Virginia marks pivotal moment when African slaves arrived
Four hundred years after American slavery and democratic self-rule were born almost simultaneously in what became the state of Virginia, ceremonies will mark the arrival of enslaved Africans in the mid-Atlantic colony and seek healing from the legacy of bondage that still haunts the nation.
Yet the weekend ceremonies in Tidewater Virginia will unfold against the backdrop of rising white nationalism across the country, racist tweets by President Donald Trump, and a lingering scandal surrounding the state's governor and a blackface photo.
The commemoration will include Sunday's "Healing Day" on the Chesapeake Bay where two ships traded men and women from what's now Angola for food and supplies from English colonists in August 1619. A bell will ring for four minutes, while churches across the country are expected to join in.
Virginia's two U.S. senators and its governor will make remarks at a Saturday ceremony. And a family that traces its bloodline to those first Africans will hold a reflection at its cemetery on Friday.
"This moment means everything to folks like myself who are African American and to the folks on the continent of Africa as well," said Mary Elliott, curator of American slavery at the Smithsonian's National Museum of African American History and Culture.
"But it should mean something to everybody, regardless of race," she added, "because it is a moment that defined the nation — what became the nation."
Though little noted at the time, the arrival of the enslaved Africans in England's first successful colony is now considered a pivotal moment in American history.
Englishman John Rolfe documented the landing of the first ship, the White Lion, at what was then called Point Comfort. He wrote that leaders of the colony traded provisions to buy the slaves.
From the White Lion and a second ship, English colonists took more than 30 Africans to properties along the James River, including Jamestown.
By that time, more than 500,000 enslaved Africans had already crossed the Atlantic to European colonies, but the Africans in Virginia are widely considered the first in English-controlled North America. They came 12 years after the founding of Jamestown, England's first permanent colony, and weeks after the first English-style legislature was convened there.
Quentin Kidd, a political science professor at Christopher Newport University, said the commemoration's timing "speaks to the very contradictions on race that have been part of this nation from its founding."
"We want to recognize this historic event," Kidd said. "And at the same time, we have a president who spouts off racist things. And we have a governor who still has not satisfied everybody when it comes to the blackface scandal."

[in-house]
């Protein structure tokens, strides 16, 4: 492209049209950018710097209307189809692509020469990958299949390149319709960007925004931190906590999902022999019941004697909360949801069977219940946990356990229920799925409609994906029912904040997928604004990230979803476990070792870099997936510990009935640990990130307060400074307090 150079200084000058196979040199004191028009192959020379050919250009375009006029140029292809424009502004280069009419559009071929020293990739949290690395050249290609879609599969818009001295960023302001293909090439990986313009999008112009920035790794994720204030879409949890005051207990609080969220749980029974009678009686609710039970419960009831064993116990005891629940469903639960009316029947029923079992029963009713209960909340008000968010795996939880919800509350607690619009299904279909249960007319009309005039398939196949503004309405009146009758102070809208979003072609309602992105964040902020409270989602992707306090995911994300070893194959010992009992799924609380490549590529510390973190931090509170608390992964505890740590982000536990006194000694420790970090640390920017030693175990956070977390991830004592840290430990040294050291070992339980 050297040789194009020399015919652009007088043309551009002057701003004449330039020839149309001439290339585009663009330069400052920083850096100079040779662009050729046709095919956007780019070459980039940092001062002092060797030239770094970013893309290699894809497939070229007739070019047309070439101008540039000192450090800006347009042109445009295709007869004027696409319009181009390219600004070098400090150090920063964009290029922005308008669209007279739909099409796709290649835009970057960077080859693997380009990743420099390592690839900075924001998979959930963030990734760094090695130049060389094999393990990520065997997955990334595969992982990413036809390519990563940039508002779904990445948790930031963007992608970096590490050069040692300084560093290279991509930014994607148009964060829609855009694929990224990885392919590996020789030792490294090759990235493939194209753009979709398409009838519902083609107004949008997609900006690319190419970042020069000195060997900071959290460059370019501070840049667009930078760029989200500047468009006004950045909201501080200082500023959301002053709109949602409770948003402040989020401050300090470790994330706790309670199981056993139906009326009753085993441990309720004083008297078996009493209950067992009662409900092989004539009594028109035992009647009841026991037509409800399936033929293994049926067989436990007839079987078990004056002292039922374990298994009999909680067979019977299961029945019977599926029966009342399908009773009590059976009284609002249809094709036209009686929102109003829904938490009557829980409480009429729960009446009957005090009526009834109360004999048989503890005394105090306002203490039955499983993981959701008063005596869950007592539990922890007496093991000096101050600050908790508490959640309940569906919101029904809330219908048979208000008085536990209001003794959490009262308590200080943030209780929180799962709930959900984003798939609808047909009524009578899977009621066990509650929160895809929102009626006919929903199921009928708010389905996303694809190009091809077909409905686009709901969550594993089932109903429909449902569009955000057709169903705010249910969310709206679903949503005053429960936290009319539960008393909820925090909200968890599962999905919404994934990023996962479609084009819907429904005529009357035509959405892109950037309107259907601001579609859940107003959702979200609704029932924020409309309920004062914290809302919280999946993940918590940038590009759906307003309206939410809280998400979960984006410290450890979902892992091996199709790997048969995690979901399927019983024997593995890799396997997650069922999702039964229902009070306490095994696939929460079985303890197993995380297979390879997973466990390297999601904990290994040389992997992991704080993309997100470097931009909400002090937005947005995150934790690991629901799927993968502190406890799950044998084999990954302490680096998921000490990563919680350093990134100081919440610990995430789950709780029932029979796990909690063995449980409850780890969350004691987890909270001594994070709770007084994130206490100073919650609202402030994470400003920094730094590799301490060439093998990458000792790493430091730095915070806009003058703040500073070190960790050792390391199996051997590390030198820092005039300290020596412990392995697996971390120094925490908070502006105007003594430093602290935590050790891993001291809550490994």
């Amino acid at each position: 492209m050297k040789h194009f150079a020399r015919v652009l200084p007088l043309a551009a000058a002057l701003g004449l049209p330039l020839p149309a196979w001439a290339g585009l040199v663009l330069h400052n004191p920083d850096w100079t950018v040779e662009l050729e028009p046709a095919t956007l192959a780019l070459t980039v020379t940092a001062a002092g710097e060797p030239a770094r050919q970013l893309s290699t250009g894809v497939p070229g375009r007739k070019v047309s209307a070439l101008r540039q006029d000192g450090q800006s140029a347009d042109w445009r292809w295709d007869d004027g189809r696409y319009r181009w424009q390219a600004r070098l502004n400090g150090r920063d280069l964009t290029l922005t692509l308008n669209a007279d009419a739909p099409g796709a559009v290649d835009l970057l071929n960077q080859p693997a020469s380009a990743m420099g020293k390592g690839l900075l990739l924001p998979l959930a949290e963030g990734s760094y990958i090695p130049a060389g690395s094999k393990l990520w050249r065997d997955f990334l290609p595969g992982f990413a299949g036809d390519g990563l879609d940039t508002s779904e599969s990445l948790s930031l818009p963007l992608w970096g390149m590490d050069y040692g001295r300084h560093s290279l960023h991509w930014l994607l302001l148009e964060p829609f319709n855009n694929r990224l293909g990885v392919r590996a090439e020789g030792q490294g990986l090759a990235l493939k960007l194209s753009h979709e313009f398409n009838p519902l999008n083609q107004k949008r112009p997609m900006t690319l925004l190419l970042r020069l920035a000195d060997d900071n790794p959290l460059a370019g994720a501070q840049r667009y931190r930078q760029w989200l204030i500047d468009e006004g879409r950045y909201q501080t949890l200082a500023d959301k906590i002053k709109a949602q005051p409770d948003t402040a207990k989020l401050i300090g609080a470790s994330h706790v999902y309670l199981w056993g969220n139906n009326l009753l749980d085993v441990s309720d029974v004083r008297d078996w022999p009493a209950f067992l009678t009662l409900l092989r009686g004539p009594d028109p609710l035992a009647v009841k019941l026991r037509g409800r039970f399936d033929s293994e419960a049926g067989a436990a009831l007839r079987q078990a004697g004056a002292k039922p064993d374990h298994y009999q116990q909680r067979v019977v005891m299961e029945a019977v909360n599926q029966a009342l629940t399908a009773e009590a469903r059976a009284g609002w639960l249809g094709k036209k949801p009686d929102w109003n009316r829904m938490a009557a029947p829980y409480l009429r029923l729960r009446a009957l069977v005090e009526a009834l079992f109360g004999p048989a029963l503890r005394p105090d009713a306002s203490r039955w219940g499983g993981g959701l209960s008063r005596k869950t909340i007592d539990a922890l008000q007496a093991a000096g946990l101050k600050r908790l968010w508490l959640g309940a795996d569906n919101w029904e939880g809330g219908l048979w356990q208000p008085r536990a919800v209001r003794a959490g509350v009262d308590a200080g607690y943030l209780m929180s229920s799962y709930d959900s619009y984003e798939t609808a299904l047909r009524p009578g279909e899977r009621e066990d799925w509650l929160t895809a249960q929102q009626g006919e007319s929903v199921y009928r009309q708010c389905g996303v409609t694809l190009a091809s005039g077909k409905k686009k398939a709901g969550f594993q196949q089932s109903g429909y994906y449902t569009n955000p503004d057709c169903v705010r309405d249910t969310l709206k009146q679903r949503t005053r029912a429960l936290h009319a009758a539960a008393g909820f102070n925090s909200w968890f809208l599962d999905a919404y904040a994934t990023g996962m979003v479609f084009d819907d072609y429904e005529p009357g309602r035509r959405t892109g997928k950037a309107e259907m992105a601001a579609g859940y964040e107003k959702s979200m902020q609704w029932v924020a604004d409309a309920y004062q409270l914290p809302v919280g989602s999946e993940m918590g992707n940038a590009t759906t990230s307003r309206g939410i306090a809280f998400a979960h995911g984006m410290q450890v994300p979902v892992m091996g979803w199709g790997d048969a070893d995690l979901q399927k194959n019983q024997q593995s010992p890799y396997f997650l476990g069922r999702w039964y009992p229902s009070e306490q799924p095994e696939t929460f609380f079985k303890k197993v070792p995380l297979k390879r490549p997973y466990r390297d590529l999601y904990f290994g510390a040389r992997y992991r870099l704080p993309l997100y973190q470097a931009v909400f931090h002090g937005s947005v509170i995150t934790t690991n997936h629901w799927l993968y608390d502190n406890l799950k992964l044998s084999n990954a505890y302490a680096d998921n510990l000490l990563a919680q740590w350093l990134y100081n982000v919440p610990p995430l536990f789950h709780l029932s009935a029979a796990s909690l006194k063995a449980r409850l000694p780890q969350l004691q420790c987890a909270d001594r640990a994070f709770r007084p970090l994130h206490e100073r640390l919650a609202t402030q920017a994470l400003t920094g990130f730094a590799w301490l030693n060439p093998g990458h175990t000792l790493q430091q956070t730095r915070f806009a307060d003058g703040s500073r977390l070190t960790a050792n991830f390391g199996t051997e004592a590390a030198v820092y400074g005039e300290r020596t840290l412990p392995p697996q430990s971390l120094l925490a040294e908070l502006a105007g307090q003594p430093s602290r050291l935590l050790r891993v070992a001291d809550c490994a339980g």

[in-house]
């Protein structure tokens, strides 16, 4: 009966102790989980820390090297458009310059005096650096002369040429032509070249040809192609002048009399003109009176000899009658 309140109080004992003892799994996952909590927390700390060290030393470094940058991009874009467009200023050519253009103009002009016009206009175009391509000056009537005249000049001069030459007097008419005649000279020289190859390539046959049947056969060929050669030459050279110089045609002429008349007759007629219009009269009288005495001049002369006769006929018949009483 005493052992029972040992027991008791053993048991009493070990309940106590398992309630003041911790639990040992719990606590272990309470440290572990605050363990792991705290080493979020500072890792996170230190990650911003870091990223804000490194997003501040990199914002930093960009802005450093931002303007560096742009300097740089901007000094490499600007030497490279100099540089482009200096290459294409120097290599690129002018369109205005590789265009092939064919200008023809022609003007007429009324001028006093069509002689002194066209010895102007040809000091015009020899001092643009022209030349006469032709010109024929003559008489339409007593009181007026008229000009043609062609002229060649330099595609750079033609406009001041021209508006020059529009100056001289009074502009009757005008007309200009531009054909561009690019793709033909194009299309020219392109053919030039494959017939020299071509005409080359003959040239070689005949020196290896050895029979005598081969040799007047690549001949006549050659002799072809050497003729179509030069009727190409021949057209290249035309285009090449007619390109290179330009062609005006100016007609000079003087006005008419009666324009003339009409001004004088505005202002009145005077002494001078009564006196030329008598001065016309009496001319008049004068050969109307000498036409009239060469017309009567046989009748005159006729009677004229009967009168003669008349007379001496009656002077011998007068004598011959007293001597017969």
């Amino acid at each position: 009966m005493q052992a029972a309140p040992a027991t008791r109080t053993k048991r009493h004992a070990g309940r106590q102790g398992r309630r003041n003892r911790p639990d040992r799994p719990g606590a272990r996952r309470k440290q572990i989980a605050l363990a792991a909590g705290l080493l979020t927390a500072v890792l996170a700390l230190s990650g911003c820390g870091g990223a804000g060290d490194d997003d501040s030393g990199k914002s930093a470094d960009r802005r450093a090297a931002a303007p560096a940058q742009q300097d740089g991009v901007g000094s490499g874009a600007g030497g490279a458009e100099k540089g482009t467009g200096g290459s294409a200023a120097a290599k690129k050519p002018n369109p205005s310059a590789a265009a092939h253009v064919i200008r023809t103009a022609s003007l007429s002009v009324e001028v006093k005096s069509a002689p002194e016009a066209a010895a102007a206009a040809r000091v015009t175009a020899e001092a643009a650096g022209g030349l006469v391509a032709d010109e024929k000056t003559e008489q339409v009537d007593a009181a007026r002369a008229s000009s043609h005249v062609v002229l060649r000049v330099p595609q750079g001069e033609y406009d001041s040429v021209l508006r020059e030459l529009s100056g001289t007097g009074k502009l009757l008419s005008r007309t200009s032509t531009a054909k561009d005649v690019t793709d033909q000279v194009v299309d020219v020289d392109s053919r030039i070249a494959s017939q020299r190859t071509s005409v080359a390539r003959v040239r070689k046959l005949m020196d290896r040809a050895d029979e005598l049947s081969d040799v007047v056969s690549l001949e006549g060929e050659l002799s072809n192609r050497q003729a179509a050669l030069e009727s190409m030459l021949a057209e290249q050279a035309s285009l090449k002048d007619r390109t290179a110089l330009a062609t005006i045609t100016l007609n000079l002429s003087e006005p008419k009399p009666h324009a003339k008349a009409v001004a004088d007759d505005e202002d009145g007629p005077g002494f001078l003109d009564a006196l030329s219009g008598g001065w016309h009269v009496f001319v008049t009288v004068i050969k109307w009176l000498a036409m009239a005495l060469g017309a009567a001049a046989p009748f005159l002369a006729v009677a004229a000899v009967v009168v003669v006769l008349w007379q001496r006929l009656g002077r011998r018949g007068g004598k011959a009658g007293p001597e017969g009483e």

In February, a picture surfaced from Gov. Ralph Northam's medical school yearbook page showing a man in blackface next to someone in Ku Klux Klan clothing. Northam denies being in the photo. An investigation failed to determine whether he was or not.
The Democrat will speak Saturday about "the atrocity of slavery" and "the racial inequities that continue to persist," his press secretary, Alena Yarmosky, wrote in an email.
The 1619 commemoration comes at a time of growing debate over American identity and mounting racial tension, from Washington to the site of a mass shooting in El Paso, Texas.
It also follows recent racist tweets from Trump. One called on four Democratic congresswomen to "go back" to their home countries, even though three were born in the U.S. Another tweet attacked Democratic Rep. Elijah Cummings, calling his majority-black Baltimore district a "disgusting, rat and rodent infested mess" where "no human being would want to live."
Yet Trump also signed into law the "400 Years of African-American History Commission Act," requiring a panel to develop programs that acknowledge the Africans' arrival and slavery's impact.
Among the commission's members is Terry E. Brown, the first black superintendent of the Fort Monroe National Monument, a former U.S. military base in Hampton that is on the site of the Africans' 1619 arrival.
"For me, a great nation pays attention and remembers its history no matter how complex it is," said Brown, who will launch the countdown for the bell ringing on Healing Day.
Brown said the idea of Healing Day is for people from all walks of life "to talk, to laugh, to cry and in some small way to break the insidiousness of racism."
"I want the nation to walk away knowing that the contributions of Africans and African Americans in this country are so significant that they warrant an anniversary like this," he said.